For patients contemplating spinal fusion surgery to alleviate pain, bone health is an important consideration.
If a patient is found to have low bone density prior to surgery, it could affect the treatment plan before, during and after the procedure. A study at Hospital for Special Surgery (HSS) in New York City found that a CT scan of the lumbar spine prior to surgery indicated that a significant number of patients had low bone density that was previously undiagnosed.
And I assume they then had the surgery in spite of it.
Once the “medical machine” for a surgical procedure is started, it involves close to a dozen individuals and time slots, and the patient’s progress within the hospital is so carefully orchestrated and choreographed that it might be simpler to just go ahead as planned.
Almost half of the nearly 300 patients tested were diagnosed with osteoporosis or its precursor, osteopenia for the first time.
Spinal fusion is a very common surgery, with 400,000 to 500,000 such procedures performed in the United States each year. Two-thirds are fusions in the lumbar, or lower, spine.
“The purpose was to measure lumbar spine bone density using QCT and determine the prevalence of osteopenia or osteoporosis in patients undergoing lumbar spine fusions. We believe that QCT is more effective in screening patients because the DXA scan can overestimate bone density in the spine due to certain bone changes, a patient’s weight or physique, and other factors.”
If a patient is found to have osteoporosis or osteopenia prior to spinal fusion, the treatment plan may be modified, including the type of implants used.
The study enrolled 296 patients undergoing lumbar spine fusion for a degenerative condition or spinal instability.
Fifty-five percent were female, and the mean age was 63 years old, with patients ranging in age from 21 to 89 years old.
Almost 90 years old and they still want to do a spinal fusion surgery? Well, without opioids to ease the pain of spinal nerves being pinched, I don’t suppose these patients don’t have much choice.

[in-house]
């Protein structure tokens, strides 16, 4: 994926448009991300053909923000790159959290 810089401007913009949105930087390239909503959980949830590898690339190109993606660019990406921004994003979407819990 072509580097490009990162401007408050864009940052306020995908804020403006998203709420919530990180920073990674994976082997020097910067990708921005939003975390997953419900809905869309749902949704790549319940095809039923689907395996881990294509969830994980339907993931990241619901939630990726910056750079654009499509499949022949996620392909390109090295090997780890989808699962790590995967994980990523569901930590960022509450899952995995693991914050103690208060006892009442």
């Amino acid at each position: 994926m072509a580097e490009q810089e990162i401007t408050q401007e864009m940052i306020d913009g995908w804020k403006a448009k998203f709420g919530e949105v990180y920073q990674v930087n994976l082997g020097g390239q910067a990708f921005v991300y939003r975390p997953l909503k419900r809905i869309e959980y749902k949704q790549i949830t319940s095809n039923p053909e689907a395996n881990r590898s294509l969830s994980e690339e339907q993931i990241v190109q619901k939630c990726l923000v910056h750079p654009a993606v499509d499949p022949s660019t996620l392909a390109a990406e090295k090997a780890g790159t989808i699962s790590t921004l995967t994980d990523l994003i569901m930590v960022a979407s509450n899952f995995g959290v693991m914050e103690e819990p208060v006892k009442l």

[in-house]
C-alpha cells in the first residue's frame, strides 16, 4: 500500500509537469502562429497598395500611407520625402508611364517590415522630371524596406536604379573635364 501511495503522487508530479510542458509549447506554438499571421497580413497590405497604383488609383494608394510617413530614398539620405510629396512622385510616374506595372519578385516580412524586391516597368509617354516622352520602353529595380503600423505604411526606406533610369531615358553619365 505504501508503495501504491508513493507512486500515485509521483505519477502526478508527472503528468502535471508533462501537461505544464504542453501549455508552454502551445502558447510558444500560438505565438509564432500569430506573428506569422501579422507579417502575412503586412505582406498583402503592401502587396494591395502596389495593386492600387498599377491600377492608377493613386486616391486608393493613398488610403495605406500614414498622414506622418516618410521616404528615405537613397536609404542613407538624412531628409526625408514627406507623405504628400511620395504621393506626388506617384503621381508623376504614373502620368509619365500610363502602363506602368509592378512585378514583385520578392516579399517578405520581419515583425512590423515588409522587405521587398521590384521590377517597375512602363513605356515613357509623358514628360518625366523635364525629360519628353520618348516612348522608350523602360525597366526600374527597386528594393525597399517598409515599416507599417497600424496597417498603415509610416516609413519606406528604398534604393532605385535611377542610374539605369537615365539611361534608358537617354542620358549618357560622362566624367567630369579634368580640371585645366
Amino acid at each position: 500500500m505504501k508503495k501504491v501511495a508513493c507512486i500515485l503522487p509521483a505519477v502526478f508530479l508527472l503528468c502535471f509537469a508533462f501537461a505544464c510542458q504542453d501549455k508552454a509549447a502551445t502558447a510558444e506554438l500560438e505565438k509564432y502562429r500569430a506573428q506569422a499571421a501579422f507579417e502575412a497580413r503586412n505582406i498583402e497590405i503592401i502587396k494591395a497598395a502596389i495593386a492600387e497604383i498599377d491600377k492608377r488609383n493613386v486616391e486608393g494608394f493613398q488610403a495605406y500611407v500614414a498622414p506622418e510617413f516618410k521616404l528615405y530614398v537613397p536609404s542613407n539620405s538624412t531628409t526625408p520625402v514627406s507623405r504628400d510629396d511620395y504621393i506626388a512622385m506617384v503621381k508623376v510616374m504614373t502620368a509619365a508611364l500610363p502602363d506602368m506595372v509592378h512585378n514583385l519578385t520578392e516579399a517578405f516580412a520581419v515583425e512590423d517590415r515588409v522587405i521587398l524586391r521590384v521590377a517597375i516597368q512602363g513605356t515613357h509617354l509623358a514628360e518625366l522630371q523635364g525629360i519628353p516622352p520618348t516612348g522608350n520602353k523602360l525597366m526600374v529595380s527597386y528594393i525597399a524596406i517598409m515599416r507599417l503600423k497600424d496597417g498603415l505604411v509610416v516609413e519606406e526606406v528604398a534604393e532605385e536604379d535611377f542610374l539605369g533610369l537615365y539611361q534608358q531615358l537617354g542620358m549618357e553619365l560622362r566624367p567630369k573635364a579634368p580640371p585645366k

It seems that interventional (invasive) pain specialists are making out like bandits now that patients aren’t able to get effective pain relief with medication anymore.
Pain from compressed nerves in the spine can be severe enough to make a patient consent to dangerous surgeries, tissue-destroying epidural injections, long courses of ineffective therapies like acupuncture, or any quackery that promises relief.
Using American College of Radiology criteria,
- 44 percent of patients were diagnosed with osteopenia;
- 15 percent had osteoporosis; and
- 41 percent were diagnosed with normal bone density.
There were no differences in prevalence between gender or race, but patients over age 50 were much more likely to be diagnosed with low bone density.
Of these patients,
- 49 percent were diagnosed with osteopenia and
- 18 percent had osteoporosis.
In patients under age 50,
- no individuals were found to have osteoporosis, but
- 17 percent had osteopenia.
Within a subgroup of 212 patients with no prior history of low bone density,
- 39 percent were diagnosed with osteopenia and
- 10 percent had osteoporosis.
“Spine surgeons should be aware of the high prevalence of abnormal bone mineral density in lumbar spine patients and the possibility that those without a previous diagnosis may have osteopenia or osteoporosis,” Dr. Hughes said.
“Diagnosing this prior to spine fusion could lead to a change in surgical planning and treatment, and we believe this would improve outcomes.”
I wonder if this is what causes so many of the failed back surgery syndrome cases. Trying to do spinal fusions when the bones are already deteriorating does not seem a good recipe for success.